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What are Some Basic Woodworking Tools?

Mary McMahon
By
Updated May 23, 2024
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Woodworking is a popular profession and pastime all over the world, with many woodworkers having complex workshops with a wide array of tools. For home use, however, a few simple woodworking tools will serve beginners well while they explore the art, and additional tools can be acquired as they are needed. Because many woodworking tools are sharp, and some are motor powered, safety should be a paramount concern. Always wear eye protection and gloves when possible, and make sure to limit your exposure to glues, paints, and solvents while working.

A small woodworking studio begins with a solid workbench to which vises and clamps can be attached. The workbench space should be kept neat and uncluttered so that you can lay out portions of a project on it, clamping if needed to cut or carve the wood. Many commercially available workbenches have tool trays so that tools can be kept convenient but out of the way.

Basic power tools include saws and drills. Depending on the type of woodworking being done, saw needs might range from a small hand held jigsaw to a much larger table saw. If large scale projects are involved, a table saw should be acquired because it is a safe, rapid, clean way to cut large pieces of wood when used correctly. Hand held circular and saber saws are also highly useful. Most woodworkers are satisfied with a battery powered drill and a variety of bits. It is an excellent idea to purchase extra batteries and a charger so that the drill will not run down in the middle of a project.

Additionally, many woodworkers use power sanders to sand pieces quickly and evenly, although it is possible to sand by hand. The purchase of a router, a type of power tool ideal for cutting circles, designs, and patterns into wood at varying depths, may also be a good idea. Using a router is much more safe that using a saw, because it uses an enclosed blade system designed for piecework in woodworking and carpentry.

Hand tools include a hammer, wrench set, tape measure, hand saw, screw drivers, and a level. Chisels are also an integral part of woodworking, and usually come in sets ranging from small to large. Chisels can be used to cut or carve by hand or with the assistance of a hammer, and should be sharpened periodically so that they will leave a crisp and even edge. The acquisition of a hand plane is also advised, so that wood can be quickly and evenly shaved as needed. Additionally, measuring implements such as a combination square and protractor are recommended, to ensure symmetrical and even designs.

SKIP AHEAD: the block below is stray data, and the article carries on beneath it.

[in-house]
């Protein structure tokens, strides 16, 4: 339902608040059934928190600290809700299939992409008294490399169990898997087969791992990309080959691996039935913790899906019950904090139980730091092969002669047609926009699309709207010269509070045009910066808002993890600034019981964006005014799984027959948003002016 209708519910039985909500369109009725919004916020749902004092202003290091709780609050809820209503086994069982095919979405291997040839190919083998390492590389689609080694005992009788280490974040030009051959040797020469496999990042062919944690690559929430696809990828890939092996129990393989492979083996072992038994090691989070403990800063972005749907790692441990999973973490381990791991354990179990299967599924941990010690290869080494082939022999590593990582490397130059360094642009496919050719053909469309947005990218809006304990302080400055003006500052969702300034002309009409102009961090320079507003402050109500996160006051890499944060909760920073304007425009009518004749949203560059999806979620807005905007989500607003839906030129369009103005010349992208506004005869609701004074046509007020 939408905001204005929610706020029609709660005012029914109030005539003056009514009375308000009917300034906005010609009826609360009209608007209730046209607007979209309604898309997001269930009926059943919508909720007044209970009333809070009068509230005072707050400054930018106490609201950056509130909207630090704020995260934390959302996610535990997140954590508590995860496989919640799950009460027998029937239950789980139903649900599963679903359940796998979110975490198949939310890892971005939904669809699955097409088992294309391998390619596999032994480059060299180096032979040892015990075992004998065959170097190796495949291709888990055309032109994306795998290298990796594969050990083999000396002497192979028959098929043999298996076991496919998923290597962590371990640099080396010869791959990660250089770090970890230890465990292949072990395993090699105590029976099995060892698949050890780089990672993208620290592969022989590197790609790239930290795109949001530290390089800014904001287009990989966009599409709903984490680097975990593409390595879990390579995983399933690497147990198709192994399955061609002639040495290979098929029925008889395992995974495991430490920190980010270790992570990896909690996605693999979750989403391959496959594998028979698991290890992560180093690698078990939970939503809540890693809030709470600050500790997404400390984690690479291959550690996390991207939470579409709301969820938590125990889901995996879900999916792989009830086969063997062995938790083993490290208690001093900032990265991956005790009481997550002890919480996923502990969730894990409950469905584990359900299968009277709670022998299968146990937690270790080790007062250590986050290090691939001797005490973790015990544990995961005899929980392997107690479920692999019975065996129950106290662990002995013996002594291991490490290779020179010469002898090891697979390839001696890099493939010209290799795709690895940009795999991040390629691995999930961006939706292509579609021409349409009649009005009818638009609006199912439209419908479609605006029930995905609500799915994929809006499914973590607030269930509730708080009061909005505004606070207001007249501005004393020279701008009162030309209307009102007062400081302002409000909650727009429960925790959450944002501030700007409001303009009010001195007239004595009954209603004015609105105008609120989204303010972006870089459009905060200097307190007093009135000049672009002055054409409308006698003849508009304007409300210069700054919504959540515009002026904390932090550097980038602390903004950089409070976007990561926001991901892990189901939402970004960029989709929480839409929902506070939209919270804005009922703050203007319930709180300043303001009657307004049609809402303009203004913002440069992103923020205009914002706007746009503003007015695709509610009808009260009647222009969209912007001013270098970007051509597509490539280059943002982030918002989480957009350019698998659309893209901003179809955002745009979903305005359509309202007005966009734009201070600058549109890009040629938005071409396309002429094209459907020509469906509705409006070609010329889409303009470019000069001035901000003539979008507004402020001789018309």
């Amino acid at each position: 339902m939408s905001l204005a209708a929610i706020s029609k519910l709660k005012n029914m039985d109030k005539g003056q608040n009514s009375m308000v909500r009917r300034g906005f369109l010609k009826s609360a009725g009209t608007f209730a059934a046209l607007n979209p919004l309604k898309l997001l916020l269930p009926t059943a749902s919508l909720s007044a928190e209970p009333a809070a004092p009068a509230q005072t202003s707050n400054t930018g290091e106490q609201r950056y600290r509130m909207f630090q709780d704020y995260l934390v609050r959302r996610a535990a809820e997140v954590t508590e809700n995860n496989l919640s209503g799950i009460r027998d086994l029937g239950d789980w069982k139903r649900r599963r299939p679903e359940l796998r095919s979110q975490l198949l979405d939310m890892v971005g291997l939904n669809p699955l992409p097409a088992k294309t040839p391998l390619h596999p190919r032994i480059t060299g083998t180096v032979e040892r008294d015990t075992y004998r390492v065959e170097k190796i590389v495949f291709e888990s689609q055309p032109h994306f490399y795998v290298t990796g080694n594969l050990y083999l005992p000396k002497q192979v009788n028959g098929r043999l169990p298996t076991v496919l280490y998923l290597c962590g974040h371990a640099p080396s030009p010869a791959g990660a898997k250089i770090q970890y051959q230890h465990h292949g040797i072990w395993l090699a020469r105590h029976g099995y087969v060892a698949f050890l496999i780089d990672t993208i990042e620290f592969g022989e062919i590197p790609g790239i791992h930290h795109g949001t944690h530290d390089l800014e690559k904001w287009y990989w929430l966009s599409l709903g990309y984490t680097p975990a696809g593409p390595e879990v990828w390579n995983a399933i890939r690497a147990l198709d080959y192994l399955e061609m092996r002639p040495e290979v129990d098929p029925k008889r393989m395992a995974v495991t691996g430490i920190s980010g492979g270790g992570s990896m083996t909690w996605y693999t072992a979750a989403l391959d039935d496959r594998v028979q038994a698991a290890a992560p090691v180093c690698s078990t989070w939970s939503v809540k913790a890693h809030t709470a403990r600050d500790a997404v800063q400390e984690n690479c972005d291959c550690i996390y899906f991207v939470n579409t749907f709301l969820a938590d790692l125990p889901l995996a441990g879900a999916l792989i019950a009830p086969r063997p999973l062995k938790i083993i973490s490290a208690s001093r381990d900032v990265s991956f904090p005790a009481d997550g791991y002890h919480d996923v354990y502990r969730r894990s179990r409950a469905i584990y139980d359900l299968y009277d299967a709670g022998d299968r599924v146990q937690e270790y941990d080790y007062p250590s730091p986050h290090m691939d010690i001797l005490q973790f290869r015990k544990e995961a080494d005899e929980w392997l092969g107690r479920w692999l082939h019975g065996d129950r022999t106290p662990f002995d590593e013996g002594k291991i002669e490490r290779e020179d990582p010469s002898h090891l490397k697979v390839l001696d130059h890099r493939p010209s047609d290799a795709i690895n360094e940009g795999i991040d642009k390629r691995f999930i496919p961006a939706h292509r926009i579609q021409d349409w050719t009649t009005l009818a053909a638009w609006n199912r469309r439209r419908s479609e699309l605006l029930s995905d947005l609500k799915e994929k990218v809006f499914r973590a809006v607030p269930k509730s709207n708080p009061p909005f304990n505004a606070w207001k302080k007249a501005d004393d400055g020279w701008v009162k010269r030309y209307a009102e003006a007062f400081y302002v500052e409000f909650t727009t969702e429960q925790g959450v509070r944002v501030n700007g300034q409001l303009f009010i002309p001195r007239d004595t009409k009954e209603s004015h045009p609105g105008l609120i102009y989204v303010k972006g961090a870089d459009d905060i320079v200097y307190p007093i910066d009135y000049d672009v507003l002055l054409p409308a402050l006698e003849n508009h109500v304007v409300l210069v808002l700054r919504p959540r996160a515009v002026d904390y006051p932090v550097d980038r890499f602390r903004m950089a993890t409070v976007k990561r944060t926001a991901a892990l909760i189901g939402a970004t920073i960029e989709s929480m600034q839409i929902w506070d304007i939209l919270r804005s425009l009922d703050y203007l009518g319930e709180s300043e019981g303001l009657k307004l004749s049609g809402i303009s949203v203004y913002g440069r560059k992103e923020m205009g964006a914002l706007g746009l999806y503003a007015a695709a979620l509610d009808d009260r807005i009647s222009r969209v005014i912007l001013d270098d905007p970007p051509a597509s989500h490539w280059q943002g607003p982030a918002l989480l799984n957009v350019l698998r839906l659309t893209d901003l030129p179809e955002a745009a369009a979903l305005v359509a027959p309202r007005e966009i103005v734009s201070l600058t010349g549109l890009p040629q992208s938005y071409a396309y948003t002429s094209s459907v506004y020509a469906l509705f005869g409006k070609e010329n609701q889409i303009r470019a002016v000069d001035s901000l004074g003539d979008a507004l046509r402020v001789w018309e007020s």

Woodworking can be a rewarding experience, and is limited only by the imagination of the woodworker. It is most crucial to be organized, safety conscious, and patient.

Sports n' Hobbies is dedicated to providing accurate and trustworthy information. We carefully select reputable sources and employ a rigorous fact-checking process to maintain the highest standards. To learn more about our commitment to accuracy, read our editorial process.
Mary McMahon
By Mary McMahon

Ever since she began contributing to the site several years ago, Mary has embraced the exciting challenge of being a Sports n' Hobbies researcher and writer. Mary has a liberal arts degree from Goddard College and spends her free time reading, cooking, and exploring the great outdoors.

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Discussion Comments
By Talentryto — On May 22, 2014

@rundocuri- Your nephew may also want to consider applying for a small business loan so he can get some of the basic woodworking tools that he will need to do his work. Many banks are more than willing to loan money to help business start-ups begin operations. If your nephew has good credit or a co-signer, he should be able to get a low interest rate on a business loan as well.

By Spotiche5 — On May 22, 2014

@rundocuri- I think that your nephew could get off to the right start with his woodworking business if he begins with a power sander and a set of basic hand tools. These items should be all he would need to take on a few basic woodworking jobs until he makes enough money to buy more equipment.

He can always improvise by using a table that he already owns until he can afford a workbench. If he needs to use a drill, a screwdriver will work for small jobs. He will just have to be sure not to take on any projects that he won't be able to complete until he has more woodworking equipment. However, this plan should at least enable him to begin his business with small jobs so he can start getting customers and making money.

By Rundocuri — On May 21, 2014

I have a nephew who is planning to start his own woodworking business. He doesn't have a lot of money, but wants to begin by purchasing the most necessary equipment so he can begin taking on projects for clients. Does anyone have any tips to help him get started with the right tools?

Mary McMahon
Mary McMahon

Ever since she began contributing to the site several years ago, Mary has embraced the exciting challenge of being a...

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